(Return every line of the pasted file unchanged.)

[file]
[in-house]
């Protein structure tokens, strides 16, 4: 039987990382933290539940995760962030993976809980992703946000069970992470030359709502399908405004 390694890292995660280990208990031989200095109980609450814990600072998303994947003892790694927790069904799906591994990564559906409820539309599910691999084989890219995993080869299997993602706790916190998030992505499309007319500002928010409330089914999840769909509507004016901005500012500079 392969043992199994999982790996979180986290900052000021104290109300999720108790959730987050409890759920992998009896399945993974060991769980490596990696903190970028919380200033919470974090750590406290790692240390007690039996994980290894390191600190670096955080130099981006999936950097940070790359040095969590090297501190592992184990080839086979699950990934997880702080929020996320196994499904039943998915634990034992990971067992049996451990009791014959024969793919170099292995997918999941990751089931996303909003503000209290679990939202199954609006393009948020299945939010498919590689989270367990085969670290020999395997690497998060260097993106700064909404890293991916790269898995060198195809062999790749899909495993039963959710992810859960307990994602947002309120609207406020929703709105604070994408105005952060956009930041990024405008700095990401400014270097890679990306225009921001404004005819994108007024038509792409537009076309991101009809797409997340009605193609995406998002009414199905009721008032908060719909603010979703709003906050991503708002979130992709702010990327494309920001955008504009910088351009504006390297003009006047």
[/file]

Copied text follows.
[in-house]
């Protein structure tokens, strides 16, 4: 039987990382933290539940995760962030993976809980992703946000069970992470030359709502399908405004 390694890292995660280990208990031989200095109980609450814990600072998303994947003892790694927790069904799906591994990564559906409820539309599910691999084989890219995993080869299997993602706790916190998030992505499309007319500002928010409330089914999840769909509507004016901005500012500079 392969043992199994999982790996979180986290900052000021104290109300999720108790959730987050409890759920992998009896399945993974060991769980490596990696903190970028919380200033919470974090750590406290790692240390007690039996994980290894390191600190670096955080130099981006999936950097940070790359040095969590090297501190592992184990080839086979699950990934997880702080929020996320196994499904039943998915634990034992990971067992049996451990009791014959024969793919170099292995997918999941990751089931996303909003503000209290679990939202199954609006393009948020299945939010498919590689989270367990085969670290020999395997690497998060260097993106700064909404890293991916790269898995060198195809062999790749899909495993039963959710992810859960307990994602947002309120609207406020929703709105604070994408105005952060956009930041990024405008700095990401400014270097890679990306225009921001404004005819994108007024038509792409537009076309991101009809797409997340009605193609995406998002009414199905009721008032908060719909603010979703709003906050991503708002979130992709702010990327494309920001955008504009910088351009504006390297003009006047």